So Triple H’s pet project—in response to the early standout matches on Arrival and the first TakeOver—set out to create WWE’s first workrate brand. Over the next few years, backed by WWE’s unmatched financial strength, NXT recruited many of the top wrestlers in the world. Taking the likes of Bobby Roode and Samoa Joe from TNA, Shinsuke Nakamura and Finn Balor from New Japan, and Kevin Owens from ROH to complement elite performers like Sami Zayn and Neville already there. NXT had built a roster of some of the best and hottest wrestlers on the planet and plugged them into the easiest and most satisfying to tell story in all of wrestling: the chase for the belt.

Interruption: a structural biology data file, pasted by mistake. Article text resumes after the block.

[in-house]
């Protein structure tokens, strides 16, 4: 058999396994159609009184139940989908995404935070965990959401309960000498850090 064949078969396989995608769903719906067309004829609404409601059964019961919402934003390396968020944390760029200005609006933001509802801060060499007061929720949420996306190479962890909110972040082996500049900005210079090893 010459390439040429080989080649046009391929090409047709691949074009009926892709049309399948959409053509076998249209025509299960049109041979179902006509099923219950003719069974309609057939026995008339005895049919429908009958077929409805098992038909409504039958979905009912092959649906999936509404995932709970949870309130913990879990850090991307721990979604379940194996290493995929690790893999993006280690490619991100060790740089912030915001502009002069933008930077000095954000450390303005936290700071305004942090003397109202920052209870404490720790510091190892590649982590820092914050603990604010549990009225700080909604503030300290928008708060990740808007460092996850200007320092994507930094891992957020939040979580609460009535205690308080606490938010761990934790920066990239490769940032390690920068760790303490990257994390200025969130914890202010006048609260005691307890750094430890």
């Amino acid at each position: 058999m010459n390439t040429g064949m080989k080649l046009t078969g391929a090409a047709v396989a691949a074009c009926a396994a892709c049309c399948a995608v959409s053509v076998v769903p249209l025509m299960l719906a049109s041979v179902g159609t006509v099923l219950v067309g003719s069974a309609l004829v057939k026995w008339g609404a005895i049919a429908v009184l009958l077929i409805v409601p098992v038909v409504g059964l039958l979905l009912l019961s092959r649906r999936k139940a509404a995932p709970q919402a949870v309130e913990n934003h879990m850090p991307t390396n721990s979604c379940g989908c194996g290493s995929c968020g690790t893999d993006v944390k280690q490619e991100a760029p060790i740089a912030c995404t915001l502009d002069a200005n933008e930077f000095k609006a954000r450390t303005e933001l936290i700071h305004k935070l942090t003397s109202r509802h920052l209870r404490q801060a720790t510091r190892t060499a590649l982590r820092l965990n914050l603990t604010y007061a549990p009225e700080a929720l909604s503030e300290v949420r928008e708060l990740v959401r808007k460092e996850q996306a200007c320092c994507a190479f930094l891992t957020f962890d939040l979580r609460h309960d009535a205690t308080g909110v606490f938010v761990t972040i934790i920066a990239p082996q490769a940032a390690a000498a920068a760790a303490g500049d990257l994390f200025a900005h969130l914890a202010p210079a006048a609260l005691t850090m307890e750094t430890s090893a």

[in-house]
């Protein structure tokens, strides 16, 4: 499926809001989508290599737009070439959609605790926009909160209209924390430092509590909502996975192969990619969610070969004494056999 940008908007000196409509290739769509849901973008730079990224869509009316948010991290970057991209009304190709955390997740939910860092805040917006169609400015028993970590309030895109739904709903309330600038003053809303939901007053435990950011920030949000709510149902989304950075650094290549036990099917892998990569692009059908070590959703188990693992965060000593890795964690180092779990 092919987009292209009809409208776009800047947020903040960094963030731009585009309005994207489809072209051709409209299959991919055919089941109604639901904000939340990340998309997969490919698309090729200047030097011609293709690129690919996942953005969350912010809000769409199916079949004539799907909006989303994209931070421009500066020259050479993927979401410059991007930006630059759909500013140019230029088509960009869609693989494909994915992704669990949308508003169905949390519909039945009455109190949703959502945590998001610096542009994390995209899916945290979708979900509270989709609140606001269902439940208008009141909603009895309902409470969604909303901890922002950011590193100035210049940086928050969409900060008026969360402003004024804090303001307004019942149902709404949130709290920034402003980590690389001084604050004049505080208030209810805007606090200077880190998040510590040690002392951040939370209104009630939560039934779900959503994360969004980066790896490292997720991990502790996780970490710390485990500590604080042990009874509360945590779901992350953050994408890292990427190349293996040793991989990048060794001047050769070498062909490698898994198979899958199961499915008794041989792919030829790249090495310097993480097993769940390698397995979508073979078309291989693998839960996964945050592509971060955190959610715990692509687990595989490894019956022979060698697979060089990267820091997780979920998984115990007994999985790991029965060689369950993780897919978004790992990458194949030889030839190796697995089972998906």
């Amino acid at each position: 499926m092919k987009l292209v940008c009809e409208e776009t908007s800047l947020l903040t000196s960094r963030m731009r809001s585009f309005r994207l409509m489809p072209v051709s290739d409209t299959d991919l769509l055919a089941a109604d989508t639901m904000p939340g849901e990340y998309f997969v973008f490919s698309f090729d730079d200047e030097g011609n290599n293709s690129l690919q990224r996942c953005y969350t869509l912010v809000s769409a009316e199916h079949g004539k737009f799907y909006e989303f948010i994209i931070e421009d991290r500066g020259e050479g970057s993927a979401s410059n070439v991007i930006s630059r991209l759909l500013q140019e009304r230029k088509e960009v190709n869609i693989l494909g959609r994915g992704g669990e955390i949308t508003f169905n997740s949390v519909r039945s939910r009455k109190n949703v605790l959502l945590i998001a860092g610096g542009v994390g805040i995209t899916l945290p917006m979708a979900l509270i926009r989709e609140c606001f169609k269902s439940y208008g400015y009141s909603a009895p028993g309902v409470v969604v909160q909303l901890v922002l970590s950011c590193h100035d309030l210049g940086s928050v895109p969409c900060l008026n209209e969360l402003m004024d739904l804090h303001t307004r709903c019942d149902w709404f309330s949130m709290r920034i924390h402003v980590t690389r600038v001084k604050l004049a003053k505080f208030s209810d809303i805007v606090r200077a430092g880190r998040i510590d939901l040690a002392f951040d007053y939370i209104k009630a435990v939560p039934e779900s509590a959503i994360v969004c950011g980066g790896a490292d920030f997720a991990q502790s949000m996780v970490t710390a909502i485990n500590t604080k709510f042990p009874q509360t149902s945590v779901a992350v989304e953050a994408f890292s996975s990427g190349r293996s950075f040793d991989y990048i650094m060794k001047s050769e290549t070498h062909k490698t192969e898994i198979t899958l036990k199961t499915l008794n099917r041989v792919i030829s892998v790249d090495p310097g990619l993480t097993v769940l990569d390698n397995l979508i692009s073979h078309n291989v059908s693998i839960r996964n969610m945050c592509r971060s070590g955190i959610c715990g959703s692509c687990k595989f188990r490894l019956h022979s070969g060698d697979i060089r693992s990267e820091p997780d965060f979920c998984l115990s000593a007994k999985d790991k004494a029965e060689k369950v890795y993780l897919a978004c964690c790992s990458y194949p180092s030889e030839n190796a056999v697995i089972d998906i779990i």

Over and over fans got to see wrestlers they never thought would make it in WWE get immensely satisfying moments winning the big one in NXT.

NXT never had to deal with the most difficult issue when booking wrestling: how do you keep your big stars hot and relevant when you’re pushing other people? NXT never had to answer that difficult “What’s next?” question. They never had to find new things for Neville or Zayn or Owens because they would be called up to the main roster and replaced by world-class talent like Nakamura, Balor, Roode and Joe. Rinse and repeat as Johnny Gargano, Tommaso Ciampa, Andrade Almas, Aleister Black, Ricochet, Adam Cole, Drew McIntyre and so many others were hired. None of these people needed “development”—Bobby Roode had worked for 11 years on US television before walking through the doors of the WWE Performance Center—but that didn’t matter anymore. They slapped them all on the “Success Stories of the WWE Performance Center” section of the website and called it a win.